Recently, the largest ancient human DNA project to-date – carried out by an ambitious international team of over 100 archaeologists and geneticists – set out to address this issue. By sequencing the genomes of hundreds of Neolithic, Copper Age, and Bronze Age Europeans and mapping the relatedness of different populations, they hoped to document the movement of these prehistoric people. The project’s outcomes have game-changing implications not only for our understanding of prehistoric populations, but also for the future prospects of ancient DNA in wider archaeological research.
ANCIENT DNA ADVANCES
Ancient DNA (aDNA) analysis is a well-established technique, first conducted on zooarchaeological remains in the 1980s. But it is only in the past decade that archaeological scientists have been able to successfully and consistently sequence the genome of ancient humans, with the biggest improvements to the technique being seen in just the past few years.
There had been many pitfalls in ancient human DNA analysis, including cost, risk of contamination with modern DNA from those who handled the sampled remains, and inconsistent preservation of aDNA in the burial environment.
Recent advances, though, have overcome many of these problems. The first crucial innovation was the development of methods, many of them in the laboratories of Svante Pääbo and Matthias Meyer at the Max Planck Institute for Evolutionary Anthropology in Leipzig, that made the extraction of DNA and its conversion into sequenceable parts far more efficient than it was a decade ago.
Second was the demonstration, by Professor Ron Pinhasi and his colleagues, that the petrous bone, which contains the inner ear, preserves ancient DNA remarkably well. Due to its location deep inside the cranium, it is largely protected from the burial environment and can contain up to 100 times more DNA than other bone samples.
A third advance was the development of technology that makes it possible to enrich aDNA samples of approximately one million information-abundant Single Nucleotide Polymorphisms (or SNPs – pronounced ‘snips’) and then sequence them for analysis, instead of the entire genome. SNPs are nucleotide changes that occur at specific positions in the genome and which reflect variations between different populations. This advance, in conjunction with the development of more efficient machinery, has made the whole process much quicker and less costly.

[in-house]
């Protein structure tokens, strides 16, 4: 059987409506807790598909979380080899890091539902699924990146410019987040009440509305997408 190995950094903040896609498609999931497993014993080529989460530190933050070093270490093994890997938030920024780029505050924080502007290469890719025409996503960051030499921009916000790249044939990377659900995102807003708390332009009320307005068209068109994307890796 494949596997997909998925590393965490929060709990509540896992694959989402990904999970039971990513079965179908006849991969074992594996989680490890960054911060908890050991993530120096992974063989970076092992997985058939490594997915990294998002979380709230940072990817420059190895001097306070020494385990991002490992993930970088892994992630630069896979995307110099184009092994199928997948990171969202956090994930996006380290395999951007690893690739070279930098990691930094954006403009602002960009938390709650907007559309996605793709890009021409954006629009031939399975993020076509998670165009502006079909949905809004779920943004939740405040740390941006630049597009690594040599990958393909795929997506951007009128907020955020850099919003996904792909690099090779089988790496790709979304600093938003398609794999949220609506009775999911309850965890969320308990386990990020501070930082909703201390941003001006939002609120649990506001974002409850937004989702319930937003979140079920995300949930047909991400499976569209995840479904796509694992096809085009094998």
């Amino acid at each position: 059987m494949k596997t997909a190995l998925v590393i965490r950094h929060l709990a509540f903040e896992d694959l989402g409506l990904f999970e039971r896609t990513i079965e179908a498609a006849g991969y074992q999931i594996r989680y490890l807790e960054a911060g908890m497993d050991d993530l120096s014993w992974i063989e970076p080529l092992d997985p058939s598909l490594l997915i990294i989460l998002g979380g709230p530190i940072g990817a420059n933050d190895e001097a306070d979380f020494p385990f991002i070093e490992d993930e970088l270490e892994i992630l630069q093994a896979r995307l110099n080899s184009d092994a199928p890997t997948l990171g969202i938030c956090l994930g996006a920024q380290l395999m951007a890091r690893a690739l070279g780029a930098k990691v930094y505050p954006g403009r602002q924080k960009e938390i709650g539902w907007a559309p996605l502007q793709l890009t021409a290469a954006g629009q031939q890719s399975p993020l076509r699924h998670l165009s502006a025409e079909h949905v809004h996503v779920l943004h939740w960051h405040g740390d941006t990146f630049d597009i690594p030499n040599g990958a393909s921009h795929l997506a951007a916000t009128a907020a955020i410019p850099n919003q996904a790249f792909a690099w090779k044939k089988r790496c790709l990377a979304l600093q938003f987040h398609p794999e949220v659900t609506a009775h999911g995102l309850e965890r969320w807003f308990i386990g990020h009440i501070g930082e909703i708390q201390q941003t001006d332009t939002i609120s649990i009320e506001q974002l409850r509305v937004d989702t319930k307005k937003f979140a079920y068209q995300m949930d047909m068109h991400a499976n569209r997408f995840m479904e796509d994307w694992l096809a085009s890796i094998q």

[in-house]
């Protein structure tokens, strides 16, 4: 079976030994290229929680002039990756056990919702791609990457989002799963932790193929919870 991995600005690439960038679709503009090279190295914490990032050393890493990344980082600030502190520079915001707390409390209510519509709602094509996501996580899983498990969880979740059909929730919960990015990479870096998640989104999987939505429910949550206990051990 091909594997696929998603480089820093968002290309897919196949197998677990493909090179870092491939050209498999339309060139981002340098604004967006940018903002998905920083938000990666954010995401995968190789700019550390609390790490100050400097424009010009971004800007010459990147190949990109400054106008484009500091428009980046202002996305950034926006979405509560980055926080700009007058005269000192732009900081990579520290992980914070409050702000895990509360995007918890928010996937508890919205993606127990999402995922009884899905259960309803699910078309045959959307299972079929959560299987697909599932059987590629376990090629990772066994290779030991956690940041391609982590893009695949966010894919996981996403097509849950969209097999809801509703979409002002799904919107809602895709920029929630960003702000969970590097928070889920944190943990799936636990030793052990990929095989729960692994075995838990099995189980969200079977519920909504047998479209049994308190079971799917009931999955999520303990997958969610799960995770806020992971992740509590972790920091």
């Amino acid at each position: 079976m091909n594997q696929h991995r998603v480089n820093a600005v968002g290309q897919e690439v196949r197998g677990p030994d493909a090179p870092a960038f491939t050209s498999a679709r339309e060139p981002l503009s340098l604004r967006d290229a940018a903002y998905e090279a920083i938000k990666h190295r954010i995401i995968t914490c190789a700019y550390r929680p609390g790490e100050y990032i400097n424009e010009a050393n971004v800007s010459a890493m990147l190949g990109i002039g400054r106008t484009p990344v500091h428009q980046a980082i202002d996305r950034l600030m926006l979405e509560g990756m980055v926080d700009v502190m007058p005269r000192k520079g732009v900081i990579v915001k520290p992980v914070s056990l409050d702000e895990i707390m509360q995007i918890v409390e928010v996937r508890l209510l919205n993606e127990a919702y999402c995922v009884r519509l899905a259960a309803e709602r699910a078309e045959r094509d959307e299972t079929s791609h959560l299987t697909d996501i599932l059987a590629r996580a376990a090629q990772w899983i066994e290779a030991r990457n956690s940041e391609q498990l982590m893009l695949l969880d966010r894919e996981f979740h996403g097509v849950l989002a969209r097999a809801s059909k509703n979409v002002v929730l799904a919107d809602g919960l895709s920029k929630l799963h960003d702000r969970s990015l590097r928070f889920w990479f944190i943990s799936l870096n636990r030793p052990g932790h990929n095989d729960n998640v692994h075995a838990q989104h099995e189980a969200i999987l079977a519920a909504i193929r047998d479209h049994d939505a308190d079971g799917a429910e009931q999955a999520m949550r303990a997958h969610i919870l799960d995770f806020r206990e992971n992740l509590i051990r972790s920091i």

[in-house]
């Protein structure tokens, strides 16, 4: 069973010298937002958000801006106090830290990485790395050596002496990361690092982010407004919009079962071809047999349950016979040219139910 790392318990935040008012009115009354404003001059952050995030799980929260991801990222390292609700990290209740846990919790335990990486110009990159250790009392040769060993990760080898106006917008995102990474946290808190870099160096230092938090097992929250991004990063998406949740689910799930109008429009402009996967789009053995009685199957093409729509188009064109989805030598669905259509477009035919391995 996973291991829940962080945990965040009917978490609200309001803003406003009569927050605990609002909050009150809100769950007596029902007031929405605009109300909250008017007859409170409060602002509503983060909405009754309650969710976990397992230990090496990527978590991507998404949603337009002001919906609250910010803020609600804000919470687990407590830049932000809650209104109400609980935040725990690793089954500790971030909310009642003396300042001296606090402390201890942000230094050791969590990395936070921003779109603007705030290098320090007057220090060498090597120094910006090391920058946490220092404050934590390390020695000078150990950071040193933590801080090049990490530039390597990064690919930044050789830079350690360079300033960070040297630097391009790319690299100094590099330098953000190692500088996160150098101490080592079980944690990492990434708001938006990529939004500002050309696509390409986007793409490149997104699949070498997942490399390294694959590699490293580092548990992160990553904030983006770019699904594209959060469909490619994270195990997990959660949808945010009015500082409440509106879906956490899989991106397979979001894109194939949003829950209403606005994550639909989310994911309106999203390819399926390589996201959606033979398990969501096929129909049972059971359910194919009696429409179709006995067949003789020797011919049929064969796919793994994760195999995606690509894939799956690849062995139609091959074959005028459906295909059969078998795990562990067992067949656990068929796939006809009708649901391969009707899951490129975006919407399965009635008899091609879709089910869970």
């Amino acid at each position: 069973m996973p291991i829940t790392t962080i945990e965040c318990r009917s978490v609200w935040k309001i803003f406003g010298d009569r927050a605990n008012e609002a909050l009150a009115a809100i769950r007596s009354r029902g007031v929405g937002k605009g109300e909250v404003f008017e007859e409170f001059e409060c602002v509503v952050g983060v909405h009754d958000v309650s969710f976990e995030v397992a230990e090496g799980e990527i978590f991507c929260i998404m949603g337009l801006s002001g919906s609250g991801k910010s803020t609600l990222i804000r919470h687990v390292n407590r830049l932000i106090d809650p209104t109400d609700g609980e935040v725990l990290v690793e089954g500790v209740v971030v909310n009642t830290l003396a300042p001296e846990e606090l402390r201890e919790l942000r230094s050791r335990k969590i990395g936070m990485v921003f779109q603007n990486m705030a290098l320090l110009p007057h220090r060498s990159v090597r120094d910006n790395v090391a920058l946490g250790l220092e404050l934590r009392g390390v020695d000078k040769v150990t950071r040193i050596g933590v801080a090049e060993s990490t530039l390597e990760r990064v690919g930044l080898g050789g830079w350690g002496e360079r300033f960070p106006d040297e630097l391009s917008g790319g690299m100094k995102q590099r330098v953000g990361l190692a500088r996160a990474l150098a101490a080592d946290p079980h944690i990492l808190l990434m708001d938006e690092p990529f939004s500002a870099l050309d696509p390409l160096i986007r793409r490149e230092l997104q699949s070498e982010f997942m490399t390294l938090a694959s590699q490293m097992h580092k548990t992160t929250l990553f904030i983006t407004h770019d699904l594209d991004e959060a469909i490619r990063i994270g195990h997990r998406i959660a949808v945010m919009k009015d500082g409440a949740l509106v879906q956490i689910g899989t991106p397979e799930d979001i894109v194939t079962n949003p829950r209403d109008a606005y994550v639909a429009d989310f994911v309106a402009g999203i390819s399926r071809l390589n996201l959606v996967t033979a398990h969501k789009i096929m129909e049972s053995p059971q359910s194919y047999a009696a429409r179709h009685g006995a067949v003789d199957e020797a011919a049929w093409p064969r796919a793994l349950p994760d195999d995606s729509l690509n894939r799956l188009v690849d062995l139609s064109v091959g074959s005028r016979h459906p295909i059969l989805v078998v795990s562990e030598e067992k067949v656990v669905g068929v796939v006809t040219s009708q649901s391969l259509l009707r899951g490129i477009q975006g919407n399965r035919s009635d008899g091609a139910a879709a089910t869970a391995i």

DNA DETECTIVE WORK
As recent scientific advances have made it possible to carry out largescale aDNA analyses (see box opposite), the opportunity finally arose to answer how the Beaker Complex spread. Dozens of archaeologists and geneticists, from across Europe and the United States, compared the DNA of different populations associated with the phenomenon, as well as those dating to just before and after the period. In doing so, they were able to draw a map of genetic relatedness – or lack thereof – between these groups.
It was an undertaking on an unprecedented scale: the team sequenced the entire genome of 400 prehistoric Europeans whose remains had been excavated at 136 different sites across the Continent, spanning c.4700-800 BC in date; of these, 226 of the individuals sampled were associated with the Beaker Complex. The British dataset was particularly robust, encompassing 37 Beaker Complex-associated individuals and 118 who lived at either end of the period. The researchers then combined their findings with previously published aDNA sequences to form a new database some 683- strong. To help further pin down the timeline, they also directly radiocarbon-dated 111 samples.